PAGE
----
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  1. Karen Fast on April 5, 2015 at 22:51

    Thank you for a valuable sermon. I have noted “Love means to be seen and to be known.” Of course, but I had never thought of it that way. And “Love listens and it changes us.” I knew that, but it is good to be reminded, often.

  2. Allene T. Taylor on March 29, 2015 at 06:35

    Bro.Luke – Thank you for these thoughts to take with me
    as Holy Week begins. The SSJE is such a gift to all of
    us. Allene Taylor – Palm Sunday

  3. Carol Muir on March 28, 2015 at 14:21

    Oh, my—–EXCELLENT summary of weeks’ worth of
    meaningful lessons. I will reread this sermon many times in an attempt to digest it and incorporate the lessons in my life.
    My thanks to all of you at the monastery for your guidance during my Lenten journey. Peace to all.

  4. Michael on March 27, 2015 at 09:27

    Giving and receiving love is just not that easy. Stating that plainly and simply is reaffirming. To know someone loves me completely and chose me regardless of how much I hide and posture gives me hope that I might just be “good enough”. It always surprises me when I realize others feel some of the same things I do. I have wandered too long thinking I was the only one. God has always been either walking beside me or carrying me when I felt too hopeless to keep going. Just hard to believe anyone could love me that much

  5. Jennifer on March 27, 2015 at 08:23

    I’ve missed parts of the last couple of weeks’ messages (though mostly for a good reason–vacation!), but this was a beautiful summary. I especially appreciate the insight that the themes of the series were not really a to-do list (how can I stop better, how can I rest better, how can I work better, etc.–though that’s how I was looking at it) but really a list of gifts–blessings to be accepted and savored. Like the images from Psalm 23 (one of my favorite expressions of love in scripture):

    “You prepare a table before me …
    You anoint my head with oil;
    My cup overflows.”

    I will also savor and treasure this sermon. Thank you.

  6. Sari Hedinger on March 26, 2015 at 19:34

    Thank you for these past five weeks. I have thought a lot about how my life has changed over the last fifty years. Thank you for talking to me.

  7. Muriel Akam on March 26, 2015 at 15:07

    Wonderful reflections on receiving God’s love. I find it hard to make myself vulnerable and to open up to people. But I certainly like the images of invoking acceptance of love and to tell one’s story. Thank you.

  8. Johannas Jordan on March 26, 2015 at 14:51

    I have tears running down my face as I remember times Ive been loved.

  9. Al on March 26, 2015 at 13:39

    Simply thank you

  10. Cheryll on March 26, 2015 at 12:25

    This is so well said and I find myself saying yes and yes again and again.
    Thank you so much.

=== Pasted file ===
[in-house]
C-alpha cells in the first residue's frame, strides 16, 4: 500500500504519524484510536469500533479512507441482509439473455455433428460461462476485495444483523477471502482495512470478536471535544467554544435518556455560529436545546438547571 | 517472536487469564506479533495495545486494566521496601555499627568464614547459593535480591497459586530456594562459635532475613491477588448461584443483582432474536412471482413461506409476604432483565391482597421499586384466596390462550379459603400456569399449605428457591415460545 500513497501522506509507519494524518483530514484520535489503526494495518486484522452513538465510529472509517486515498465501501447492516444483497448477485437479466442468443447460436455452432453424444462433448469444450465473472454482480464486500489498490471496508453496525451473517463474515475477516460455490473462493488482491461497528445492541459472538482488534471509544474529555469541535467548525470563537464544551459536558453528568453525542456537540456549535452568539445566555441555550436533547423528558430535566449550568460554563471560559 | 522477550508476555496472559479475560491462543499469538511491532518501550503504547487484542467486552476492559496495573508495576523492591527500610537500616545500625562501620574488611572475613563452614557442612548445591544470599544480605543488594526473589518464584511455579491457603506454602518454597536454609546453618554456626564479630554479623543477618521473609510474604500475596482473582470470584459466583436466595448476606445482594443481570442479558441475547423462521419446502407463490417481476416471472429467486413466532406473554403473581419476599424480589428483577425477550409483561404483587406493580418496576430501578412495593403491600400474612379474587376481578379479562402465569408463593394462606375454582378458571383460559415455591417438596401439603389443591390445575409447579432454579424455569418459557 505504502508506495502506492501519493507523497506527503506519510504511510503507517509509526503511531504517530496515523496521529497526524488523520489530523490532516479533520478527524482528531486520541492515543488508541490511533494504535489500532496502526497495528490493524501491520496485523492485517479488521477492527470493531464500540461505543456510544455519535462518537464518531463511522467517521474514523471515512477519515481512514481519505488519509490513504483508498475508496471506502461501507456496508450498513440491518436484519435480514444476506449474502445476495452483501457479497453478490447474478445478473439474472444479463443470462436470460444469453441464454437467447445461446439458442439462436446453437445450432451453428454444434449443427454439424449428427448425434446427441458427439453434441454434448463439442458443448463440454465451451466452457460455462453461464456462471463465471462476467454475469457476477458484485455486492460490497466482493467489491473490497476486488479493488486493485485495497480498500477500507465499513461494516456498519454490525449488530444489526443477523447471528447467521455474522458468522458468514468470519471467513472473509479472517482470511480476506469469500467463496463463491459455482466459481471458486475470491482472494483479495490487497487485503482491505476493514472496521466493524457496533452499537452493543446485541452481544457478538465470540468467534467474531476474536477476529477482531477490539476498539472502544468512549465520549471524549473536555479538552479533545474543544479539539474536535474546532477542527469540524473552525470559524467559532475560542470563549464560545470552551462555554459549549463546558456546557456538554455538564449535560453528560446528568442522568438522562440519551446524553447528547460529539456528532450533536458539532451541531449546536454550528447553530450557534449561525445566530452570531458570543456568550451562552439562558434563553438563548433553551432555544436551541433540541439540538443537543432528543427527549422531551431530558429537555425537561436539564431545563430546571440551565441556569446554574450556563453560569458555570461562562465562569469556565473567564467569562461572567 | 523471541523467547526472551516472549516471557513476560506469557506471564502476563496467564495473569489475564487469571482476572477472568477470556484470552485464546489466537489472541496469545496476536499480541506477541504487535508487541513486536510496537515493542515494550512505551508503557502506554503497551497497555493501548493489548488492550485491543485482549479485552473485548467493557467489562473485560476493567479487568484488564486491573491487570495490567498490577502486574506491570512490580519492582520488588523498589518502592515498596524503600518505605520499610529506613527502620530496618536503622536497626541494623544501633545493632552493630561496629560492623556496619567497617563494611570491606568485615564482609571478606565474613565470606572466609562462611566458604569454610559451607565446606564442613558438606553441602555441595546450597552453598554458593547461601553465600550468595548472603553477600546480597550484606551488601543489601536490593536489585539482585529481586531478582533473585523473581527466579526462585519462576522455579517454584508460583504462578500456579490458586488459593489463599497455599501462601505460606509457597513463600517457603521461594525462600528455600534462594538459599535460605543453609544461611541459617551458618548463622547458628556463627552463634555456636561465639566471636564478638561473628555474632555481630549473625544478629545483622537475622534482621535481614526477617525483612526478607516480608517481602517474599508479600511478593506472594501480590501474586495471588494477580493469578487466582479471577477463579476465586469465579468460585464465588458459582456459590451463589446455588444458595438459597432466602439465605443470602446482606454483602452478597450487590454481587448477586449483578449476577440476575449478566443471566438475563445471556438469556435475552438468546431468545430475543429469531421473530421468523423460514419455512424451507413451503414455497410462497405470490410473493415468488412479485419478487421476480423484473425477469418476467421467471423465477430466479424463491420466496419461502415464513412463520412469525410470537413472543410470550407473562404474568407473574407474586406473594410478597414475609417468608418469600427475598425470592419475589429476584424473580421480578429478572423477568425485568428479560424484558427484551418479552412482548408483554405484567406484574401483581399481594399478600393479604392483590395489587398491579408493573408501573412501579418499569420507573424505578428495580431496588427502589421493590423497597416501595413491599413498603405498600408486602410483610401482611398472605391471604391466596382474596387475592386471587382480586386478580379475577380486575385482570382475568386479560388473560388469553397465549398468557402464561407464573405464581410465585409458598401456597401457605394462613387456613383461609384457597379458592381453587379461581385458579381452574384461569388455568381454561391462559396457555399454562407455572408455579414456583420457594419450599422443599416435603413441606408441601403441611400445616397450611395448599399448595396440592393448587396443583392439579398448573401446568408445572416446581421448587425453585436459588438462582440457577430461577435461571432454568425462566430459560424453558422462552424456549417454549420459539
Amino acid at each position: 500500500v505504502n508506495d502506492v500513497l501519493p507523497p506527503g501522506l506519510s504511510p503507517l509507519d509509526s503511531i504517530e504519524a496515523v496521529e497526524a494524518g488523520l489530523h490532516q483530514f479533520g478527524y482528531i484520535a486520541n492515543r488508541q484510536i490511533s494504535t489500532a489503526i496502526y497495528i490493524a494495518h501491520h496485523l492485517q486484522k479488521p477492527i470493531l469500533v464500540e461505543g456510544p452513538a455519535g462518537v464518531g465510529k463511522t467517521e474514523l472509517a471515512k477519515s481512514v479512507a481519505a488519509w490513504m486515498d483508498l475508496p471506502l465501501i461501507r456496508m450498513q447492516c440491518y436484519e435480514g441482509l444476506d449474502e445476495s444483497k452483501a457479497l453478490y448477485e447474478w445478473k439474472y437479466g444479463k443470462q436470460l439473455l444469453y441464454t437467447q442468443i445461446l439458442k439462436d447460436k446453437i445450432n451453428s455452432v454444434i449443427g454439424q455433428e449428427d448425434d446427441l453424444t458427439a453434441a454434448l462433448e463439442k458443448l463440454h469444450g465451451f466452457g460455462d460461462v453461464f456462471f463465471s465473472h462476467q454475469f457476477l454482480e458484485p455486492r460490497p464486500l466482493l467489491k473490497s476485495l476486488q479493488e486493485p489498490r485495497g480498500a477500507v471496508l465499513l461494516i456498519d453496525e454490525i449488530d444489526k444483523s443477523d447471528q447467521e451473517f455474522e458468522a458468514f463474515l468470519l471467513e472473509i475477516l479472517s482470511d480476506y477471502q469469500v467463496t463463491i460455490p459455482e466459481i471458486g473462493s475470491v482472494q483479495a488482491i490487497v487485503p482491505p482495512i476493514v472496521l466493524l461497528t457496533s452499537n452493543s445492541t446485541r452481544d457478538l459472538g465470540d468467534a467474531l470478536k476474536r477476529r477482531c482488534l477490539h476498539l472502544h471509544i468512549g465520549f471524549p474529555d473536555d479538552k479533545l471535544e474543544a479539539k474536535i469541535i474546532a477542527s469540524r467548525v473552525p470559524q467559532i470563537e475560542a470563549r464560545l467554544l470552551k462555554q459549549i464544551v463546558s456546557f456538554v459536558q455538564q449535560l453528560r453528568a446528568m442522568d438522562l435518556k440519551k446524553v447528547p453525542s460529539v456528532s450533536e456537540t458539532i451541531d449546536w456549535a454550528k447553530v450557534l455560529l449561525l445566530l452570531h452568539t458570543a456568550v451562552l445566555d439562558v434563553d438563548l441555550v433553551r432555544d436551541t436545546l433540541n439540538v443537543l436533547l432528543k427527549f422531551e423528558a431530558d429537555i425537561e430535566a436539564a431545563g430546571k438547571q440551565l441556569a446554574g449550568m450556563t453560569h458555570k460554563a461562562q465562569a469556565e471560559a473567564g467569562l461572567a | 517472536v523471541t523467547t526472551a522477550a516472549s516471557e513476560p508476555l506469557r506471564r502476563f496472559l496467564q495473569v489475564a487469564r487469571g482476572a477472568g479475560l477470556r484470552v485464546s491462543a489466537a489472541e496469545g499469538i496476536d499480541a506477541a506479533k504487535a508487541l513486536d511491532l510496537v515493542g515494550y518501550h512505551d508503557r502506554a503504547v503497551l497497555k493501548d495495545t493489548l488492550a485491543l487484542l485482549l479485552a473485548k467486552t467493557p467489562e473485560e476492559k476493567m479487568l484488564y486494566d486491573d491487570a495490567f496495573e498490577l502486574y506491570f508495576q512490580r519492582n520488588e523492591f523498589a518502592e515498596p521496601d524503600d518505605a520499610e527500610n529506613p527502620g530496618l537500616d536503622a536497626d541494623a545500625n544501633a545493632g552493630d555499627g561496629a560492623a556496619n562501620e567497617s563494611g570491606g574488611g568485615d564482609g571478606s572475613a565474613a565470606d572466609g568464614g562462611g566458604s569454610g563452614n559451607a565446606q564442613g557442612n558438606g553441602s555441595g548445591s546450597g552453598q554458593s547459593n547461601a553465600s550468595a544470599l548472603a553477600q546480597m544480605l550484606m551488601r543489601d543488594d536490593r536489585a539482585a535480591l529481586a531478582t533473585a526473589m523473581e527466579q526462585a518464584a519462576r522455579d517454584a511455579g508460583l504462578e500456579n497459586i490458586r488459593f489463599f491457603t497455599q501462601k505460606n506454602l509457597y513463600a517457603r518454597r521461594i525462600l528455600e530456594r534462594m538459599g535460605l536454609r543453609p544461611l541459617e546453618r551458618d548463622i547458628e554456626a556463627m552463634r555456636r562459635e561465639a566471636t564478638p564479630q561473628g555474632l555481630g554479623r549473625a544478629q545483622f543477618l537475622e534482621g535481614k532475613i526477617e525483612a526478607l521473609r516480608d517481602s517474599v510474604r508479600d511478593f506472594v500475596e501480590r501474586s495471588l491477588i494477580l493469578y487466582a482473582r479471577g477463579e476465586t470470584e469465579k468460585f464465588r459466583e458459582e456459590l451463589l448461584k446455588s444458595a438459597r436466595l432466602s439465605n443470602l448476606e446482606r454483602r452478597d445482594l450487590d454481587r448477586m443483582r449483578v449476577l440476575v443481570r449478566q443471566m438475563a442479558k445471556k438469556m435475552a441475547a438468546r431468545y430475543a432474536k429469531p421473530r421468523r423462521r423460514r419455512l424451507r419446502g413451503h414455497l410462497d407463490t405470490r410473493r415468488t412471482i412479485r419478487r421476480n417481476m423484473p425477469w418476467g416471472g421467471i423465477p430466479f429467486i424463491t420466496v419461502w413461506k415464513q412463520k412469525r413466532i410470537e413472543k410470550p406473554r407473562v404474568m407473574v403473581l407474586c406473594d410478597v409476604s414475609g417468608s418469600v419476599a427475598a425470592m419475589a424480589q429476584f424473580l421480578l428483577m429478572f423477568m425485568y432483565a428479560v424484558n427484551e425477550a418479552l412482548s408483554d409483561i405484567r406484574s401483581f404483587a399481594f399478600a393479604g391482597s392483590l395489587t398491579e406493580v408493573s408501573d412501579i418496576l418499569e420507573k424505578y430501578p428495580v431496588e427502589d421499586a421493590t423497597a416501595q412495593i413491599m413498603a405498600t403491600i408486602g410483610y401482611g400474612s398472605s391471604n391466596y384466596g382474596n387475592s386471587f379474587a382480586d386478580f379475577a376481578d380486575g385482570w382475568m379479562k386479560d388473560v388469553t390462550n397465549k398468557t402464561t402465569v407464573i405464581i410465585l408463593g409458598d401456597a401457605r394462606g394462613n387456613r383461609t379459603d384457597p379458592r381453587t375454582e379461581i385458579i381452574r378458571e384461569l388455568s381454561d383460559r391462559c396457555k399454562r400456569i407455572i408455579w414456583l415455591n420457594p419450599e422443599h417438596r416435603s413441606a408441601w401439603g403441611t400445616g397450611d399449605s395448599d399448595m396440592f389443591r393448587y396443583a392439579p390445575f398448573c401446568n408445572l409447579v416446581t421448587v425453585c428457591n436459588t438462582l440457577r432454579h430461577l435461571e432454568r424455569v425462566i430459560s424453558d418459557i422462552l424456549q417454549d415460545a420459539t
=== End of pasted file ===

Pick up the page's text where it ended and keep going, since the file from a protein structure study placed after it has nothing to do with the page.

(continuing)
I have enjoyed all of the sermons and messages during this Lenten season.

  11. Ruth West on March 26, 2015 at 12:13

    Thank you, Br. Luke, for this good sermon. You summarize the Lenten series so well. Love is the best of all. One of my favorite scriptures is I Cor., chapter 13. May God bless you as you exhibit these qualities in your daily life.

  12. Nicki on March 26, 2015 at 11:58

    Br. Luke, Reading Forward-Day-by-Day, early in Lent the word ‘surrender’ really hit me and I made it my goal for this season. Days ago I found the following message, written by me in Lent 1995, titled SURRENDER, and used as a bookmark in my copy of A Season for the Spirit, by Martin Smith: “Reading the introduction of A Season for the Spirit, I found myself thinking, ‘Good, now I can commune with God in the structure taught by Martin Smith. With his structure I can’t go wrong,’ Then, I realized what I had said. ‘Did you hear that? Why isn’t my own way any good, or good enough?’ Well, this could develop into a heated argument. I don’t want that to happen. Next, I realized, ‘Maybe with diligent following of this plan, maybe between God and me we can gain some clear-headed, good communication systems for me to use and like and establish as my own to use, and STOP the unworthiness thing, once and for all.’ That’s one of my major tasks for this Lent. Let’s call it THE MAJOR TASK”
    I love my words, because I can recall the delight I felt at receiving the book from a dear friend, and because I really was moving right along in my healing process from being an Adult of an Alcoholic.
    Today, I see an uptight, defensive, controlling, black and white thinking, woman who’s basically cajoling God. But I did not feel that or know it at the time.
    Now, I am a lot more relaxed on all the issues I see flare up at me from the earlier writing, and am really excited to see you use the word Surrender in your sermon about letting love in, because this still is a stumbling block for me. This week in the series has been hard, indeed, but wonderfully eye-opening and encouraging. I had chosen this delectable word, and goal, ‘surrender’, before, and I chose it again this year, praying for opening and letting God in, and now I can expand it to letting God’s love in. Feels like i just dug a twenty year trench! Thank you so much for your sermon and this wonderful series.

  13. John Gishe on March 26, 2015 at 11:39

    What a wonderful reflection on God’s love! So many wise insights, especially the two practices on receiving God’s love. I particularly liked the first one: what image from scripture or life evokes love for you? Thanks so much!

  14. Dr. Stem Mahlatini on March 25, 2015 at 16:17

    Br. Luke thank you so much for the beautiful sermon yesterday, March 24th. It was my very first time coming to the monastery and what a blessing that was. All the brothers were so welcoming and helpful.
    I will bring my Zimbabwean Village one of these days over the summer, because service there was very surreal, an experience everyone ought to have at some point in their life. God bless you and all the Bros in all you do.
    Dr. Stem (Sithembile Mahlatini) Zimbabwean